Conventional soybeans will always have a niche - May 18, 2010
[Title Slide – Conventional Soybean. Your Arkansas Soybean Podcast, University of Arkansas Division of Agriculture, Arkansas Soybean Promotion Board. Number 32 - May 18, 2010]
[Narrator] [Pictures of a soybean fields] While genetically modified soybeans gain ground, specialists with the University of Arkansas Division of Agriculture say there will always be a place for conventional beans.
[Picture of Dr. Pengyin Chen in a greenhouse with soybean plants] Soybean Breeder Pengyin Chen and agronomist Jeremy Ross say there are a few factors that may contribute to a higher demand for conventional soybeans.
[Video of a tractor in a soybean field - slide Soybean Cost, 2010 - $241 per acre, 2009 - $235 per acre] First, is cost. The Division of Agriculture is projecting the cost-per-acre to grow soybeans in 2010 to be 241 dollars an acre, a six-dollar-per-acre increase over last year. [Picture of Dr. Pengyin Chen in a seed storage area] Chen says growers can save money compared to transgenic varieties by buying seed from varieties developed publicly by universities.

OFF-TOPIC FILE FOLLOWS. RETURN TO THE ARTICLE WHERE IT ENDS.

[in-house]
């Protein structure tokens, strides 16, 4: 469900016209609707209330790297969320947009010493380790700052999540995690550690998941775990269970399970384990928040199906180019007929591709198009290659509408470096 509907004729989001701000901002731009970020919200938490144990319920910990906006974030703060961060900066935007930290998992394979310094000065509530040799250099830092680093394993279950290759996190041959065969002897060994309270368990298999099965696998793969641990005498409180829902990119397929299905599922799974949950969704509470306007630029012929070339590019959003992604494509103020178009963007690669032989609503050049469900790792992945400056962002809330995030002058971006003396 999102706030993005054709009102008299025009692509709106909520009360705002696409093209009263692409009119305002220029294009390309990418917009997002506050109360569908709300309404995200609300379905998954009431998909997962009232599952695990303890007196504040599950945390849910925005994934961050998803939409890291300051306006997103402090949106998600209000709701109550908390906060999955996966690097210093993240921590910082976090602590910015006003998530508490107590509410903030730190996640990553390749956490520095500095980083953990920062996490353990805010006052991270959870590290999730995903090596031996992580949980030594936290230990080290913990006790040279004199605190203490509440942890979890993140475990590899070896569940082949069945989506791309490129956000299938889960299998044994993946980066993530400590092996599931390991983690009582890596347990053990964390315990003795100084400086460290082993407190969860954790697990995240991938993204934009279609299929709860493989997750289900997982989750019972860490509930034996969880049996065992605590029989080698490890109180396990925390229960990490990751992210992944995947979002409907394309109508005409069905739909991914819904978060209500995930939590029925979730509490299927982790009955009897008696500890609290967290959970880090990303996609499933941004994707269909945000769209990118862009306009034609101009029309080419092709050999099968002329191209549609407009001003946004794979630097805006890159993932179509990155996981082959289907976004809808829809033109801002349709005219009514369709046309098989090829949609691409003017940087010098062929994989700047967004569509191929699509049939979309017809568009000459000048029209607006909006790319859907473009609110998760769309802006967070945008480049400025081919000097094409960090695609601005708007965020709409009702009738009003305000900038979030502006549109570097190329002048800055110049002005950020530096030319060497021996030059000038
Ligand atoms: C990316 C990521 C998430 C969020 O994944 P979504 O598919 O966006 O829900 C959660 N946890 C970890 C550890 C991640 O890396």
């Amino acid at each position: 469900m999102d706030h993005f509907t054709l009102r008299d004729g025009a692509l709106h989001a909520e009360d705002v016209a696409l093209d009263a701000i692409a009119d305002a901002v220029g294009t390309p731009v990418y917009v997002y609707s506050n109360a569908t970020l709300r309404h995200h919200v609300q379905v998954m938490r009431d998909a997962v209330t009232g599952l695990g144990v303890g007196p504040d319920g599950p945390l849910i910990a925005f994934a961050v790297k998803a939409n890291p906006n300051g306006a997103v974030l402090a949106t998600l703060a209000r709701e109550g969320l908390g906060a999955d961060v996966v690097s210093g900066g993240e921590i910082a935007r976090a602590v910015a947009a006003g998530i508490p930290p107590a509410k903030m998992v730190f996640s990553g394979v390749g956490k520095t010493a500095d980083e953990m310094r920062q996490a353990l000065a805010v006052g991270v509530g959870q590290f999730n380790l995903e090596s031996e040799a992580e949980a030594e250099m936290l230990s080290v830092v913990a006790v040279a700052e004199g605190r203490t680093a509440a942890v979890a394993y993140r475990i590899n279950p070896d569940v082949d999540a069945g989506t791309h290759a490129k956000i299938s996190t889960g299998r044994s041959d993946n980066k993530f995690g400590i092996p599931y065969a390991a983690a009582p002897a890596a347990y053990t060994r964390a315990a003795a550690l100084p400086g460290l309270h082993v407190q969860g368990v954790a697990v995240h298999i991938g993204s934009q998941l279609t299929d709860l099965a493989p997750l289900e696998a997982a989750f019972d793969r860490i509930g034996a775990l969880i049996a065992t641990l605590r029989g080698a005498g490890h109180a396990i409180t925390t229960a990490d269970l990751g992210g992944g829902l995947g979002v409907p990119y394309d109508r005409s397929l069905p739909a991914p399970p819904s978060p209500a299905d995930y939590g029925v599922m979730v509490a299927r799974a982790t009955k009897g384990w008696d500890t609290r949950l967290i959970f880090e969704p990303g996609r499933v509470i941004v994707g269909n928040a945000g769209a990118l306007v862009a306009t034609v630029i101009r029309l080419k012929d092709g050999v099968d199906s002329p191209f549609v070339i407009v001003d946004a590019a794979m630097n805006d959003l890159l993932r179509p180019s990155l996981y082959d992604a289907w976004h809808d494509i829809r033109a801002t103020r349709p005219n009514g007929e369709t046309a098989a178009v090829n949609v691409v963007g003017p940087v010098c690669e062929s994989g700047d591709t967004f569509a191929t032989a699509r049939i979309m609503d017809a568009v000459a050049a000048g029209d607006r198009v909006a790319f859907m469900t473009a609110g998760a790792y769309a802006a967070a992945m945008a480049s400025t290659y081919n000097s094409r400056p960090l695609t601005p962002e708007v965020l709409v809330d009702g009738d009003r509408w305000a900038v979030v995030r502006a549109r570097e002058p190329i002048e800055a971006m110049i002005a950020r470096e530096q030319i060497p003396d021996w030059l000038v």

[Picture of a soybean field with pods - slide Conventional Soybean - right to save seed, buy new seed after two crops, $1 premium] Another cost saver is the right to save seed from conventional varieties developed in public breeding programs. Chen recommends buying new seed after two crops to avoid loss of vigor or genetic contamination. A third incentive for planting conventional soybeans is a premium of up to a dollar per bushel paid by some buyers who produce non-transgenic soy products.
[Picture of a researcher in a soybean field] In the meantime, Division of Agriculture researchers continue to develop and release high-yielding varieties that are well suited for conditions in Arkansas.
[Narrator] Your Arkansas Soybean Podcast is a production of the University of Arkansas Division of Agriculture and was funded in part by the Arkansas Soybean Promotion Board. For more information on soybean farming in Arkansas contact your local county Extension Office.
[Title slide - For more information contact your local county Extension office. Your Arkansas Soybean Podcast, University of Arkansas Division of Agriculture, Arkansas Soybean Promotion Board]